03.06.2021 | History

5 edition of Nuclear techniques in the study and control of parasitic diseases of livestock found in the catalog.

Nuclear techniques in the study and control of parasitic diseases of livestock

proceedings of the final Research Co-ordination Meeting on the Use of Nuclear Techniques in the Study and Control of Parasitic Diseases of Farm Animals

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Published by Administrator in International Atomic Energy Agency

    Places:
  • United States
    • Subjects:
    • International Atomic Energy Agency


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      • Includes bibliographical references.

        StatementInternational Atomic Energy Agency
        PublishersInternational Atomic Energy Agency
        Classifications
        LC Classifications1988
        The Physical Object
        Paginationxvi, 92 p. :
        Number of Pages71
        ID Numbers
        ISBN 109201112882
        Series
        1
        2Panel proceedings series,
        3

        nodata File Size: 8MB.


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Decoding the tsetse fly’s genome brings hope to controlling serious livestock disease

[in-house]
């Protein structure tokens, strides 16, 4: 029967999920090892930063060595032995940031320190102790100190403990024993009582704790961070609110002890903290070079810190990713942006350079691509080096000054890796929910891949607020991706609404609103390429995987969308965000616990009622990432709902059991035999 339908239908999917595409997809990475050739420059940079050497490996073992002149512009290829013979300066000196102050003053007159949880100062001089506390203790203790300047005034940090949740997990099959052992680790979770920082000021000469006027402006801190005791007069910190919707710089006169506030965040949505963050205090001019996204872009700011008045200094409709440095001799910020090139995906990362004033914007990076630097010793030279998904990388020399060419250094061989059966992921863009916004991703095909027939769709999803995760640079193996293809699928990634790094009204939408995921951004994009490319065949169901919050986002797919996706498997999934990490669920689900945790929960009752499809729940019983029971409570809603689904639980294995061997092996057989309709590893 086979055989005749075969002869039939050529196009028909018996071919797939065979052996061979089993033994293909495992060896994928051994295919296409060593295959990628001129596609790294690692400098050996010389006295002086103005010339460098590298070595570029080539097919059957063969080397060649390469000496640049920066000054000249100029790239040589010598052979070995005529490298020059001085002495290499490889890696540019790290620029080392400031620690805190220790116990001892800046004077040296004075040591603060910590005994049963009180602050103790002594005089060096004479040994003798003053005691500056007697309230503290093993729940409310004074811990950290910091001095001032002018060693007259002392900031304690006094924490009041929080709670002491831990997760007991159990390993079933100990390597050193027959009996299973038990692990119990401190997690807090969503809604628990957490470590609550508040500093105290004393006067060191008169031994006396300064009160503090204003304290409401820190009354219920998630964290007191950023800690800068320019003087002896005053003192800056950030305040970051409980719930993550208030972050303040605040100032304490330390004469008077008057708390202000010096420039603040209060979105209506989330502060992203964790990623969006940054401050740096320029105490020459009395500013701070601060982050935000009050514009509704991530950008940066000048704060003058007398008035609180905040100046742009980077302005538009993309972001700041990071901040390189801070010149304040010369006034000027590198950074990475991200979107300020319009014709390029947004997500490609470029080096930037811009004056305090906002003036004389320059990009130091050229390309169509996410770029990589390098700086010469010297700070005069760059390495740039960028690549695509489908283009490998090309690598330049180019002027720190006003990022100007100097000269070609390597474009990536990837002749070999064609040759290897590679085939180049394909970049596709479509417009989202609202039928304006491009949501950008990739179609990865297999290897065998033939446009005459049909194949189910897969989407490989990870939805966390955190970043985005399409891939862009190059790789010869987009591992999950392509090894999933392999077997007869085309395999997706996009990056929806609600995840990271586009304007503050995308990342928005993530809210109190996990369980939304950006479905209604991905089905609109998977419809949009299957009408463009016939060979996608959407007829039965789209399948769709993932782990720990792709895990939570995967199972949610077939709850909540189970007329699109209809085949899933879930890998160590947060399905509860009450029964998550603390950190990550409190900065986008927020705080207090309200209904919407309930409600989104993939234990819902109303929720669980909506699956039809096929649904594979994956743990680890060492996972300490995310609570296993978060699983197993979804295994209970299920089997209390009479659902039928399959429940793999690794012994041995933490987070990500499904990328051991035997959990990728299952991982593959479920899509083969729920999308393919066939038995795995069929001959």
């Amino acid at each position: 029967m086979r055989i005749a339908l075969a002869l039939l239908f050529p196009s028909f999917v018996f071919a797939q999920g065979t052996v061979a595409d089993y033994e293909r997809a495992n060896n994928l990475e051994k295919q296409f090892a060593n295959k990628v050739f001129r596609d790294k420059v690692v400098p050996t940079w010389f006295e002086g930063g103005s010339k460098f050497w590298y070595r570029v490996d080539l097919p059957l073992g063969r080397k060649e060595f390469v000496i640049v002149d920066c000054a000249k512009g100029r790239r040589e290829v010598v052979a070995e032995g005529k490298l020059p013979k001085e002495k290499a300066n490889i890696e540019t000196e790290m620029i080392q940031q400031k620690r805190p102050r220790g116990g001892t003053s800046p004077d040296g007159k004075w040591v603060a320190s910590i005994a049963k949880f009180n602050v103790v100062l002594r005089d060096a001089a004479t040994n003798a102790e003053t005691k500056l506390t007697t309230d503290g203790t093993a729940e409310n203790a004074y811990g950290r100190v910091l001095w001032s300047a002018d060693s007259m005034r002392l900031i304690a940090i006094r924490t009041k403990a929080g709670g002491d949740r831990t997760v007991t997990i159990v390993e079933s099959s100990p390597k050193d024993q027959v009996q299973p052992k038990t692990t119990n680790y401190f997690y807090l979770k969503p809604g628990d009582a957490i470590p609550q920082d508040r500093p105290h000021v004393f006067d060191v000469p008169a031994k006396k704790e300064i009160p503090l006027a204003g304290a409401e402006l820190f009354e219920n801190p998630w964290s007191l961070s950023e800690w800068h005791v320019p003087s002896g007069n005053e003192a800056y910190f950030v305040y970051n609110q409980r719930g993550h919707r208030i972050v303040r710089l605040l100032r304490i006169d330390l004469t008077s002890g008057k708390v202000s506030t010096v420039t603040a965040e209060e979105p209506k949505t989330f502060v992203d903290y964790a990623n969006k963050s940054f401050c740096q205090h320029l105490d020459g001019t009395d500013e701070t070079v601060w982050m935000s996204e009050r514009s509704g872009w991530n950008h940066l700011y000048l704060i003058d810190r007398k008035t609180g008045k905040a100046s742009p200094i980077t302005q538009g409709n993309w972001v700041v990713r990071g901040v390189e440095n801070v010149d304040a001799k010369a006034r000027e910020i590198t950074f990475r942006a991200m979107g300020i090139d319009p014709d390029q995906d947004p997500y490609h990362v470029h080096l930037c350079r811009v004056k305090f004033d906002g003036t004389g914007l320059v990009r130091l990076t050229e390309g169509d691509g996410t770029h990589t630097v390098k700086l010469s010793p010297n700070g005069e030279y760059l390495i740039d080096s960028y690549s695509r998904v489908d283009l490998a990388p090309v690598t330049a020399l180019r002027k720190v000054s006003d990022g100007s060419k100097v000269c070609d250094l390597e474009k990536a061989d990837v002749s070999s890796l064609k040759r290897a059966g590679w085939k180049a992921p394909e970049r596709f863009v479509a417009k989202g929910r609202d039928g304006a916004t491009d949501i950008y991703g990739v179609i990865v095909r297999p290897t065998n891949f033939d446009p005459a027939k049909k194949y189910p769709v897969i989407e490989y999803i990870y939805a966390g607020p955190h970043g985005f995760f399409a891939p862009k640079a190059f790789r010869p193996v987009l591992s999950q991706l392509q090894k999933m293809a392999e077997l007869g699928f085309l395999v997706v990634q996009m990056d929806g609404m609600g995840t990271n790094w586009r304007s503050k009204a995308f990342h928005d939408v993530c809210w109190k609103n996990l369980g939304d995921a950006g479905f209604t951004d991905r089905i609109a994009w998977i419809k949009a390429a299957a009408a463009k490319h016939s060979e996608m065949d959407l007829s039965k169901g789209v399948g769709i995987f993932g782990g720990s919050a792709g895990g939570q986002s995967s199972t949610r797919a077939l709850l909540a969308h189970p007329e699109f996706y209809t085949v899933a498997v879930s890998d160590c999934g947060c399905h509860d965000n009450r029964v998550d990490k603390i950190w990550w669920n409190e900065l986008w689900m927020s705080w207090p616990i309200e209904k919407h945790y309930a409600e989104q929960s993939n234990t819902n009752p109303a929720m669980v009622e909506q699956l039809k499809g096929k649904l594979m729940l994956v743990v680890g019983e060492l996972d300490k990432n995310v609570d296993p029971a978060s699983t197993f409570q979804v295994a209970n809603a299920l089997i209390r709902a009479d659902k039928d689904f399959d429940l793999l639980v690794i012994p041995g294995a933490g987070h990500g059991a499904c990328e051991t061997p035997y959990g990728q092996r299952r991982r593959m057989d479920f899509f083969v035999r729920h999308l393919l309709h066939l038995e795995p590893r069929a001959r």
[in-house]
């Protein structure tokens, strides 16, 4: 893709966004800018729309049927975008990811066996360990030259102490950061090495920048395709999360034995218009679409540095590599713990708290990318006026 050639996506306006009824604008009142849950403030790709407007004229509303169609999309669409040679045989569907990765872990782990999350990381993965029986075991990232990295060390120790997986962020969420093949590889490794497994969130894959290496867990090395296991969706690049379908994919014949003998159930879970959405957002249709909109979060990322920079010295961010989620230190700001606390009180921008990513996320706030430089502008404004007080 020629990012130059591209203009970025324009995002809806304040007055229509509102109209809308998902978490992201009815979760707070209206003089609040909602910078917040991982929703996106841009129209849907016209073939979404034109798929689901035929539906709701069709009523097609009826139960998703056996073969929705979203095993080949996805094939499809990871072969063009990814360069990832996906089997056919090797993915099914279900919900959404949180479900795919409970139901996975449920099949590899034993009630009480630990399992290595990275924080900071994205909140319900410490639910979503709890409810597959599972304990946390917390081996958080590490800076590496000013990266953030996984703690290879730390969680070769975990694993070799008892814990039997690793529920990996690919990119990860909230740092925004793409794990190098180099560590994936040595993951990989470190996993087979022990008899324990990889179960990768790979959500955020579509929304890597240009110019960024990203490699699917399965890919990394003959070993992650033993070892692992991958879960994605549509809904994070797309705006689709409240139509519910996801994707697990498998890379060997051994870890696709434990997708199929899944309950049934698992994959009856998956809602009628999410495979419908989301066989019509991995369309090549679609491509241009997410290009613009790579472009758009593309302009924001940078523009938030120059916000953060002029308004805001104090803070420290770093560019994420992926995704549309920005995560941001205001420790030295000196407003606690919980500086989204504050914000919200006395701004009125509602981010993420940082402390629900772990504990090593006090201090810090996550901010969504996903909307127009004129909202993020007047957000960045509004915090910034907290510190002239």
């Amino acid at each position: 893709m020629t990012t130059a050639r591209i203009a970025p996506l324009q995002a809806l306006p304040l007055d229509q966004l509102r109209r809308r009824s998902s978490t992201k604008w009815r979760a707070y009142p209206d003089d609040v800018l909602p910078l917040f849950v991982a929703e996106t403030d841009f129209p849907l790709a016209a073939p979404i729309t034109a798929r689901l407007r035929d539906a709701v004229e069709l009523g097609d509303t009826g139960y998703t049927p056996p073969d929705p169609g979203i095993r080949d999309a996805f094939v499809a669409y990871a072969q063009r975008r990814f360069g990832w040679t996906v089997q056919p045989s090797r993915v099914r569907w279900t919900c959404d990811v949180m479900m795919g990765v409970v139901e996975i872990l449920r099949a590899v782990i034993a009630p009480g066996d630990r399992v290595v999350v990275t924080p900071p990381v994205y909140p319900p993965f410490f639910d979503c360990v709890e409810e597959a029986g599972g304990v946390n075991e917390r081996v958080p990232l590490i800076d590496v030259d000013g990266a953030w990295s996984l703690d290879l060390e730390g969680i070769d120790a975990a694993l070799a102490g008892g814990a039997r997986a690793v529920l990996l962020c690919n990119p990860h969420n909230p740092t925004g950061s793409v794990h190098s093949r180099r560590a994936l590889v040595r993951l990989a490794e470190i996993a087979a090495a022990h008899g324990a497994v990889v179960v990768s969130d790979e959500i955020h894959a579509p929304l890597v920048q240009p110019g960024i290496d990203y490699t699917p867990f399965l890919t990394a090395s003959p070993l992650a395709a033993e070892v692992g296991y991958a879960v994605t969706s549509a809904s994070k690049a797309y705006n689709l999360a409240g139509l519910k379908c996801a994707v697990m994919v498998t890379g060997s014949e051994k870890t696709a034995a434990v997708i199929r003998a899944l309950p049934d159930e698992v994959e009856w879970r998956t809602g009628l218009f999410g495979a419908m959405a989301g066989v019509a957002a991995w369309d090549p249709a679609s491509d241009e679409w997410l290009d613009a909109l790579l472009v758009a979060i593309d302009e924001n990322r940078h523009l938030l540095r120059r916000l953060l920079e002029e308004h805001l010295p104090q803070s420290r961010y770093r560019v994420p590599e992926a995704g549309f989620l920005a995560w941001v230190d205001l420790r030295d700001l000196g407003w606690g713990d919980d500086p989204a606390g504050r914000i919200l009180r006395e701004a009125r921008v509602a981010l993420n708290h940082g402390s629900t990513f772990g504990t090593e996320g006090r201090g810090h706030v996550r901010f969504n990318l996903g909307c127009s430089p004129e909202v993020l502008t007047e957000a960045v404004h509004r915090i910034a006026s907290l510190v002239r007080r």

Humans bitten by carrier flies can develop African sleeping sickness, which can be fatal without treatment. In January, Senegal reported that it was making significant progress in infested areas in the Niayes with the same method. These do not produce offspring and, as a result, the technique can suppress and, if applied systematically on an area-wide basis, eventually eradicate populations of wild flies.

No vaccine against the disease exists for livestock or humans because the parasite is able to evade mammalian immune systems, so control methods primarily involve targeting tsetse flies through trapping, pesticide treatments and sterile male release strategies.

Decoding the tsetse fly’s genome brings hope to controlling serious livestock disease

Tsetse flies were successfully eradicated from the island of Zanzibar using the sterile insect technique and are currently being suppressed in parts of southern Ethiopia. A form of insect birth control, the sterile insect technique involves releasing mass-bred male flies that have been sterilized by low doses of radiation into infested areas, where they mate with wild females. The disease leads to a debilitating chronic condition that reduces fertility, weight gain, meat and milk production, and makes livestock too weak to be used for ploughing or transport, which in turn affects crop production.